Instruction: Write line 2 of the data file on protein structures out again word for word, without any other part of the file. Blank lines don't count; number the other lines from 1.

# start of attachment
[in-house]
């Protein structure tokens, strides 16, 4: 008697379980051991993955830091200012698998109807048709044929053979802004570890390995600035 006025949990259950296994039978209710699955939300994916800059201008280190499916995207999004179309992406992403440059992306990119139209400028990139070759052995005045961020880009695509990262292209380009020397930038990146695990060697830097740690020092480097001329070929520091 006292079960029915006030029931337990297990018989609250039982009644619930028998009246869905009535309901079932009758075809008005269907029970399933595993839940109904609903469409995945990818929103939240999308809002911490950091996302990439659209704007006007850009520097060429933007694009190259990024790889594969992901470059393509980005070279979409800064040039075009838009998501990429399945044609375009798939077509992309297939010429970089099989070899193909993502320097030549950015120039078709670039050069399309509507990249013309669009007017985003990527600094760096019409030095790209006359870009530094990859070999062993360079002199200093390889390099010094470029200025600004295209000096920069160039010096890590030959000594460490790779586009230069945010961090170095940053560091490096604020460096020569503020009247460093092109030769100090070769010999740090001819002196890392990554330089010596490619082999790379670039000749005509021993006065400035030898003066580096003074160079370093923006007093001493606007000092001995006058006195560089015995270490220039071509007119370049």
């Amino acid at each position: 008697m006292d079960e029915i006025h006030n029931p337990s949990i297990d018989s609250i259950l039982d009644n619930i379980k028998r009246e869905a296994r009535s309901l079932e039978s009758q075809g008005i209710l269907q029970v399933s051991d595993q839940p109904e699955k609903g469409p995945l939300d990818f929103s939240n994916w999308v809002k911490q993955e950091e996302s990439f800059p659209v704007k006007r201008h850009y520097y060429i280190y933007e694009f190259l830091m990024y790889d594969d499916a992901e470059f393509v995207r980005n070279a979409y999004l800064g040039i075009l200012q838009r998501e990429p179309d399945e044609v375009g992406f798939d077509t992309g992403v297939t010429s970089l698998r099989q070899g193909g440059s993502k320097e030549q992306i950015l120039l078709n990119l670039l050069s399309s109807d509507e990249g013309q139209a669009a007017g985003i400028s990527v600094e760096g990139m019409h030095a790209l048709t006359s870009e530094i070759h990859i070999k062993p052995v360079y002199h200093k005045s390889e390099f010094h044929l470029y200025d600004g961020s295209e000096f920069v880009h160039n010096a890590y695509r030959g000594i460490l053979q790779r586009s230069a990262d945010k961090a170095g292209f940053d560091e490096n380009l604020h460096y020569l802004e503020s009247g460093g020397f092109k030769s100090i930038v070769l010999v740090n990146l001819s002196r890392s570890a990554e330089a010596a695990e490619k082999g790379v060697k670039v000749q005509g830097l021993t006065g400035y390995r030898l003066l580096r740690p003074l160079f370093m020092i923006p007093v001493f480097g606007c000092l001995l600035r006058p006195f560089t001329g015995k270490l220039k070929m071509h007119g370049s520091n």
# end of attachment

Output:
């Protein structure tokens, strides 16, 4: 008697379980051991993955830091200012698998109807048709044929053979802004570890390995600035 006025949990259950296994039978209710699955939300994916800059201008280190499916995207999004179309992406992403440059992306990119139209400028990139070759052995005045961020880009695509990262292209380009020397930038990146695990060697830097740690020092480097001329070929520091 006292079960029915006030029931337990297990018989609250039982009644619930028998009246869905009535309901079932009758075809008005269907029970399933595993839940109904609903469409995945990818929103939240999308809002911490950091996302990439659209704007006007850009520097060429933007694009190259990024790889594969992901470059393509980005070279979409800064040039075009838009998501990429399945044609375009798939077509992309297939010429970089099989070899193909993502320097030549950015120039078709670039050069399309509507990249013309669009007017985003990527600094760096019409030095790209006359870009530094990859070999062993360079002199200093390889390099010094470029200025600004295209000096920069160039010096890590030959000594460490790779586009230069945010961090170095940053560091490096604020460096020569503020009247460093092109030769100090070769010999740090001819002196890392990554330089010596490619082999790379670039000749005509021993006065400035030898003066580096003074160079370093923006007093001493606007000092001995006058006195560089015995270490220039071509007119370049």